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January 30, 2015 / 10 Shevat, 5775
 
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Posts Tagged ‘JEWS’

NY Legislators Ask Jews to Attend Police Officer’s Funeral

Tuesday, December 30th, 2014

New York State Assemblyman Dov Hikind called on the Jewish community to attend the funeral of an assassinated New York police officer.

“The brave men and women of the NYPD risk their lives every day to protect us. We value them and stand with them,” Hikind, a Democrat who represents Brooklyn, said in a statement issued Monday. “We are more than appreciative of what New York’s Finest do and we should convey that. Their loss is our loss.”

The funeral for NYPD officer Wenjian Liu is scheduled for this Sunday in Brooklyn although the viewing of the body will take place on Saturday morning.

Liu and his partner, Rafael Ramos, were shot to death inside their patrol car on Dec. 20 by a gunman who had posted online about plans to attack police.

Ramos’ funeral took place on Saturday, Dec. 27, which is the Jewish Sabbath.

New York Councilman David Greenfield, who represents Brooklyn, also called on his Jewish constituents to attend the funeral.

“The last funeral was on Shabbos, so we could not attend. This one is literally in our neighborhood. We need to show our “hakaros hatov” to the late Detective Wenjian Liu and provide “chizuk” to the NYPD during this difficult time,” Greenfield said in a statement, using the Hebrew words for appreciation and strength.

Israeli Population: 6.2 Million Jews and 1.7 Million Arabs

Tuesday, December 30th, 2014

The population of Israel two days before the end of the calendar year stands at 8.3 million, 170,000 more than at the end of last year, according to the Central Bureau of Statistics.

The 6.2 million Jews in the country make up 74.9 percent of the total, and the 1.7 million Arabs comprise 20.4 percent of the population. Christians, other religions and those not identifying with a religion comprise 4.3 percent of the census.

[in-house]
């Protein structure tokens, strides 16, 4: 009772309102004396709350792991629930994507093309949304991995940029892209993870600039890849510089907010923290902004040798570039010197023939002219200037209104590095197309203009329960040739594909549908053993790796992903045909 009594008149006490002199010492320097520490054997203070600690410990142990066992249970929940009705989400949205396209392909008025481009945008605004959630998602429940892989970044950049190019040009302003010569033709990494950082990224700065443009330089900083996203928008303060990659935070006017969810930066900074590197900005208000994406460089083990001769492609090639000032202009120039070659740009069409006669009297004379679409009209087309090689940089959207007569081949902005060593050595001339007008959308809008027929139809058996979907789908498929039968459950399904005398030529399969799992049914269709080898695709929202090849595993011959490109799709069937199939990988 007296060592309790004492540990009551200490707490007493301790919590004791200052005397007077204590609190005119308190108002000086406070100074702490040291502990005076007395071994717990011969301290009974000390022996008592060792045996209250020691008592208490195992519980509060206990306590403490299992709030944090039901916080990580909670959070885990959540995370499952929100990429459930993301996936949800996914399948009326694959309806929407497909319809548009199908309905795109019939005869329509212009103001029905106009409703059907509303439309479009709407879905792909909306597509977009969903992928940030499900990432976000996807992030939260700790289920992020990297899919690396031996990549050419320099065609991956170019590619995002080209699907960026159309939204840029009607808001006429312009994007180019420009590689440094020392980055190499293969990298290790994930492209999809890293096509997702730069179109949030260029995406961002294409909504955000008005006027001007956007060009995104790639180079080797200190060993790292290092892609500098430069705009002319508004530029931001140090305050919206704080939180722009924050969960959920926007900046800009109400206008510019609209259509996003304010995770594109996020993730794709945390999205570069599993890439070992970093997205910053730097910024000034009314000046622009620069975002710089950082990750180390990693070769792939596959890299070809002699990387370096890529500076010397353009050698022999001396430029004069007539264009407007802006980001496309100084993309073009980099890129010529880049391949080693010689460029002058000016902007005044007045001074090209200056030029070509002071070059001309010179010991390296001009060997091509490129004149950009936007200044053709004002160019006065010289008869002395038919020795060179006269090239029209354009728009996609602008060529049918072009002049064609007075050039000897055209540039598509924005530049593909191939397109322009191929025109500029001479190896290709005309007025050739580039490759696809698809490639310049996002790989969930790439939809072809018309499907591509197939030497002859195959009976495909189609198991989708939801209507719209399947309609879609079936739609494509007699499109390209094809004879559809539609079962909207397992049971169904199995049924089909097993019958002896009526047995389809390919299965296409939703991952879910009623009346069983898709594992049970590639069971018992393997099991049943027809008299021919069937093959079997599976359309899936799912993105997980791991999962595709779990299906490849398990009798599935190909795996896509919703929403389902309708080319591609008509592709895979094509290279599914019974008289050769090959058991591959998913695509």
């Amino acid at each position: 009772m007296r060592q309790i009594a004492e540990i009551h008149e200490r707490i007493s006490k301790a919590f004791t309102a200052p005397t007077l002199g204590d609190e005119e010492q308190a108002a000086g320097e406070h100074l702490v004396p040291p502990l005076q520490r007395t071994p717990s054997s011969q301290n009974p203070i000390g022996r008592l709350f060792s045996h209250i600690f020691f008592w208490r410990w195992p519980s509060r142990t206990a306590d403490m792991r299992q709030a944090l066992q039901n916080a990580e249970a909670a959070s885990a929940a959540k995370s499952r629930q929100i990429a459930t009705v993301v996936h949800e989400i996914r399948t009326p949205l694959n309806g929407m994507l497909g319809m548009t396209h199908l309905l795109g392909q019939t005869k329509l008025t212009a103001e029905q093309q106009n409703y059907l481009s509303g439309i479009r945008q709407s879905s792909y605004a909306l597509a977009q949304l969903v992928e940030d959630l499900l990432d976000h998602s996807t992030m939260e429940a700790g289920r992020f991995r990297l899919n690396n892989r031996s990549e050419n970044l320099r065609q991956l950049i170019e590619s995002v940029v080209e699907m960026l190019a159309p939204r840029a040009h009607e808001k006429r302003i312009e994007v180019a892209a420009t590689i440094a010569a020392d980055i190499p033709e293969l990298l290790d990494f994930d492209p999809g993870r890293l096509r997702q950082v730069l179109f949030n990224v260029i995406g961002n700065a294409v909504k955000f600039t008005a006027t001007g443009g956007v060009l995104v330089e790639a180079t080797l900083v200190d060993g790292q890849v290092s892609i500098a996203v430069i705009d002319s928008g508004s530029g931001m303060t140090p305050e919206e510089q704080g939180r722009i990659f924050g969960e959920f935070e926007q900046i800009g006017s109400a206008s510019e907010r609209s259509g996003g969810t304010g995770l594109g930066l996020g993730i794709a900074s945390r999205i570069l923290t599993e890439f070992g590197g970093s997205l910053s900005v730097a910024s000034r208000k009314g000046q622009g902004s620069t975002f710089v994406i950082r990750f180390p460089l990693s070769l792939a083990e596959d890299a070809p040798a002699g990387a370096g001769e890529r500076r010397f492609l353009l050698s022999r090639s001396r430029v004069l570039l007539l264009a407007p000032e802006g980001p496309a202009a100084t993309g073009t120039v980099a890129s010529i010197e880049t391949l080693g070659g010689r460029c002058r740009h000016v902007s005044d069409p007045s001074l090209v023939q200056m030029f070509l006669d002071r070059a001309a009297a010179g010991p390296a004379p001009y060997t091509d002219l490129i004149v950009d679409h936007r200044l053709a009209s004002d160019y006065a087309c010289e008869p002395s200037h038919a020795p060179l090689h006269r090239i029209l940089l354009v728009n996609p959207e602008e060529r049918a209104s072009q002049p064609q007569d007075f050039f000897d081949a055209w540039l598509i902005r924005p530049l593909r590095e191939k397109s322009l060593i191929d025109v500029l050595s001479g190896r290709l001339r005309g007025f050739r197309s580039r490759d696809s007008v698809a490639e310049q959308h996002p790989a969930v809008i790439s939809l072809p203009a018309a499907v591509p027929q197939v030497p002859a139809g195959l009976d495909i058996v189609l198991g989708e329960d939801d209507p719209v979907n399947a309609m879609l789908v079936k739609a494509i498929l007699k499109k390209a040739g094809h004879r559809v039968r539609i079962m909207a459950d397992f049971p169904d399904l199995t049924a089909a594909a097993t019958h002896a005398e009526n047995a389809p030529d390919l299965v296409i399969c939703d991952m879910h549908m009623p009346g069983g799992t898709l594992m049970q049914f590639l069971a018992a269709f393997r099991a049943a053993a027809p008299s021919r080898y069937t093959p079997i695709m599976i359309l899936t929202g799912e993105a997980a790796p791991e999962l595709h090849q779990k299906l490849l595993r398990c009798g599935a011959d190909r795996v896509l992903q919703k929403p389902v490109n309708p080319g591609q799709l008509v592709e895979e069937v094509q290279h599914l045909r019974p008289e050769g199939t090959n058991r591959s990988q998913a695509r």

The figures include all of Jerusalem but not Judea and Samaria.

The number of Christians, non-Jews and non-Muslims rose 0.3 percent while Jews and Muslims both registered marginal decreases in terms of the percentage of the population.

Anti-Semitic Vandalism in Chicago and Philadelphia

Tuesday, December 30th, 2014

Religious leaders, political officials and community members gathered in a Philadelphia suburb to denounce anti-Semitic vandalism at a Jewish family’s home, where “Move Jew” was spray painted on the home’s garage door.

“It was shocking,” Samantha Raker, who lives at the Yardley Pennsylvania home with her father, Michael, said at the rally.

In Chicago, a synagogue and more than 10 nearby residential garages were vandalized with anti-Semitic graffiti.

Congregation Atereth Yehoshua and the garages in the heavily Jewish neighborhood of West Rogers Park were defaced over the weekend with slurs that included a Star of David accompanied by the words “F**k U,” according to Fox 32, a Fox News affiliate.

On Monday, Chicago’s Department of Streets and Sanitation painted over the graffiti.

Preserved Polish Synagogue to Become Jewish Museum

Monday, December 29th, 2014

The Foundation for the Preservation of Jewish Heritage in Poland plans to open a new Jewish museum in a preserved baroque synagogue built in the 17th century in eastern Poland.

Great Synagogue in Leczna, in Lublin province, was mostly destroyed during and after World War II. In the 1950s and 1960s it was reconstructed, retaining the most important architectural elements of the former synagogue, including its wooden ceilings, the bimah and the Torah ark.

Since 1966, the synagogue has housed a regional museum, which has in its collection some valuable Judaica.

In 2013, the synagogue was transferred to Jewish community and was placed under the responsibility of the Foundation for the Preservation of Jewish Heritage in Poland.

The Foundation has proposed re-opening the museum in the building with a focus on the Jewish community of the town and plans to open the revamped museum in 2016.

It could become part of the Chassidic Route – the project implemented by the Foundation which traces the Jewish communities of southeastern Poland. The project has been joined by 28 communities.

 

Brooklyn Jews Tackle Man Who Shot Colleague in Robbery Attempt

Friday, December 26th, 2014

Brooklyn authorities have charged a 24-year-old man with attempted murder and armed robbery after three store employees chased after him and pinned him down until police arrived.

Jeandro Perez, 24, allegedly tried to rob the AS Appliance store and then shot one of the employees when he and other workers refused to hand over the cash.

Perez fled the scene but was chased down by three other store workers, one of whom also was shot before Perez was tackled. The accomplice who fled has been identified and his arrest s expected.